Dr. Dias, called on behalf of the employer, agreed that the cause of the blindness was uveitis and was firmly of the opinion that the inflammation caused by the creosote fumes from the spreading of tar at high temperature bore no relation to the blindness. He also went further and explained that one of the recognized forms of treatment was to induce a conjunctivitis in the hope that the increased blood supply caused thereby would cure the condition. His testimony was to the effect that a uveitis is always due to a constitutional cause. When asked what relationship the streptococcus viridans would have, he said that "the absorption of pus over a prolonged period of time would produce a posterior uveitis."

In awarding compensation, the deputy commissioner seems to have come to a decision without regard to the medical testimony

[134 NJL Page 522]

for he said: "The main controversy in this matter as presented to me seems to be medical, and I suppose if we handled this case from the medical angle we never could get a decision. * * * we don't try compensation cases on medical thories, but on legal ones, because it is the legal principles that have to be applied to a resolution of the case. * * *"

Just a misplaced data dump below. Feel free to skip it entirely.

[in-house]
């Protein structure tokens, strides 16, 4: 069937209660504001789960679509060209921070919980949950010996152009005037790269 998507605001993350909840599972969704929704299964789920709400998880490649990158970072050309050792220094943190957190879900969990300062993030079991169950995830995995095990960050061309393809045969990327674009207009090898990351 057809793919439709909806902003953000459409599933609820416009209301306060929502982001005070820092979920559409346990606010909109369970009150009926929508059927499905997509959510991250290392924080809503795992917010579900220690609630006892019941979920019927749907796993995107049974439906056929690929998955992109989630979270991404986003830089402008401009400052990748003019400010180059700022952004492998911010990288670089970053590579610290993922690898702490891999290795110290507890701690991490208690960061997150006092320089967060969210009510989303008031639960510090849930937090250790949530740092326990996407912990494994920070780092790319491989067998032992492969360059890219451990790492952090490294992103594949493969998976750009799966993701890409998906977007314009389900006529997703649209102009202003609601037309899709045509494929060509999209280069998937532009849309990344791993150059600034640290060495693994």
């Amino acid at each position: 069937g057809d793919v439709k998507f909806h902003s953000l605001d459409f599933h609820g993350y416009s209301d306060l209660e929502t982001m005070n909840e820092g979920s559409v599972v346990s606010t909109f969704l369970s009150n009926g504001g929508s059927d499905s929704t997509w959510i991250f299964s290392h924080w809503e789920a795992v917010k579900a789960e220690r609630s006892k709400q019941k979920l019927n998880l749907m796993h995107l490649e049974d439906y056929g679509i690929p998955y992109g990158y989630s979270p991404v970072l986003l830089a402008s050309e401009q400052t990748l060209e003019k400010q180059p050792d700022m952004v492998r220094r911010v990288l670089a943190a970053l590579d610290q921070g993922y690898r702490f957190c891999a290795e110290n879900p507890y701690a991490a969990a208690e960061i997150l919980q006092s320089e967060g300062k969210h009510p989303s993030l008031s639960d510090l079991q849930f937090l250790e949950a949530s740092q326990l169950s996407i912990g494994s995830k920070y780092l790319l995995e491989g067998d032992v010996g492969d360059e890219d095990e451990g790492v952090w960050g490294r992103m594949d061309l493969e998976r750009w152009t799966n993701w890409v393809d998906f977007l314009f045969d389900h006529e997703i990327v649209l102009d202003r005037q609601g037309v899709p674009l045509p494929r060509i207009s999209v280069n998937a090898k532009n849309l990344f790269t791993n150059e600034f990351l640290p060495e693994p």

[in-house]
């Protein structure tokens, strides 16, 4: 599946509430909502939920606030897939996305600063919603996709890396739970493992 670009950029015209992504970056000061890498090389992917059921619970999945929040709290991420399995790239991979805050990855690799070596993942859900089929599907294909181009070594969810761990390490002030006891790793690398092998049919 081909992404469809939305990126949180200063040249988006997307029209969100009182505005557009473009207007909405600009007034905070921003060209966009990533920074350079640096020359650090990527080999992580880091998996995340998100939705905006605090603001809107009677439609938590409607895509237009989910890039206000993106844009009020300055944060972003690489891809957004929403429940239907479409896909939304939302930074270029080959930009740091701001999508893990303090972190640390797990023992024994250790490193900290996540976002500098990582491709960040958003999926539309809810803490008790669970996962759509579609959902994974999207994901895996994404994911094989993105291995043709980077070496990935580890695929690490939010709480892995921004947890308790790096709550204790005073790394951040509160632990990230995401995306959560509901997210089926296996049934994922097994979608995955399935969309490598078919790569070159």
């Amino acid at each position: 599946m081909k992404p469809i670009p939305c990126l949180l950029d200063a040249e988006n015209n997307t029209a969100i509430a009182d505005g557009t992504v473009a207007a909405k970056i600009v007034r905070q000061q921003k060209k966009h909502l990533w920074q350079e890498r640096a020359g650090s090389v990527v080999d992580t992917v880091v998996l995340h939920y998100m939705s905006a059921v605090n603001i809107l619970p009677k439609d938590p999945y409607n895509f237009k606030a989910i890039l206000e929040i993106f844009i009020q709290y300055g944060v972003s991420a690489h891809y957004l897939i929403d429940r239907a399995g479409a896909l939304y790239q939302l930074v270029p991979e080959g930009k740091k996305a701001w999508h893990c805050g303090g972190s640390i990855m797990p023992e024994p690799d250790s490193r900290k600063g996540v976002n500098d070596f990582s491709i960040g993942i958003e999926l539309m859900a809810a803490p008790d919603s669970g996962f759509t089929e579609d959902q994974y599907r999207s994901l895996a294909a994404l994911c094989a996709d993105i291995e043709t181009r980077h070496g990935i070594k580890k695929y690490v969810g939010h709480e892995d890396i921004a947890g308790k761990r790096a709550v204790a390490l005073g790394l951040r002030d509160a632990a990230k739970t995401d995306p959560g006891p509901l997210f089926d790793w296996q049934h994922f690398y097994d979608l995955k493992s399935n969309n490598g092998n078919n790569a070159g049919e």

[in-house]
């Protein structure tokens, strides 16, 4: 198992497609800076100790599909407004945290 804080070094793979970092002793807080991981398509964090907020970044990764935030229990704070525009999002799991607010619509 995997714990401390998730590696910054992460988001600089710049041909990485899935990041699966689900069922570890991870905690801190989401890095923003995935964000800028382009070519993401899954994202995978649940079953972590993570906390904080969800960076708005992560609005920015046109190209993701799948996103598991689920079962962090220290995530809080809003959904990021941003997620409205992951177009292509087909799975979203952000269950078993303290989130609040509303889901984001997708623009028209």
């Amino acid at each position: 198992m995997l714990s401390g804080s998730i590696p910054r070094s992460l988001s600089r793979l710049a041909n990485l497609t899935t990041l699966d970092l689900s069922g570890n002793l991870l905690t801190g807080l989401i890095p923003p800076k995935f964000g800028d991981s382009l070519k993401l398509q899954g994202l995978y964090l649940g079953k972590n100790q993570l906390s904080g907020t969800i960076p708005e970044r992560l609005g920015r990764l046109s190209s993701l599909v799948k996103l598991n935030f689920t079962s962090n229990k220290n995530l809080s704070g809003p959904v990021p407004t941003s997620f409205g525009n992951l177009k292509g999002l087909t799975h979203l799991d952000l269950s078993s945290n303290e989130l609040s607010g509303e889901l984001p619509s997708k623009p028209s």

It is quite inaccurate to state that compensation cases are not tried on medical theories. Many cases are of necessity tried upon medical theories because the facts do not lend themselves to demonstration. There is no legal theory which permits a tribunal to disregard the medical theories advanced by one side or the other. The duty of this court is to examine and weigh the evidence and determine on which side the evidence preponderates. R.S. 34:15-66 and R.S. 2:81-8.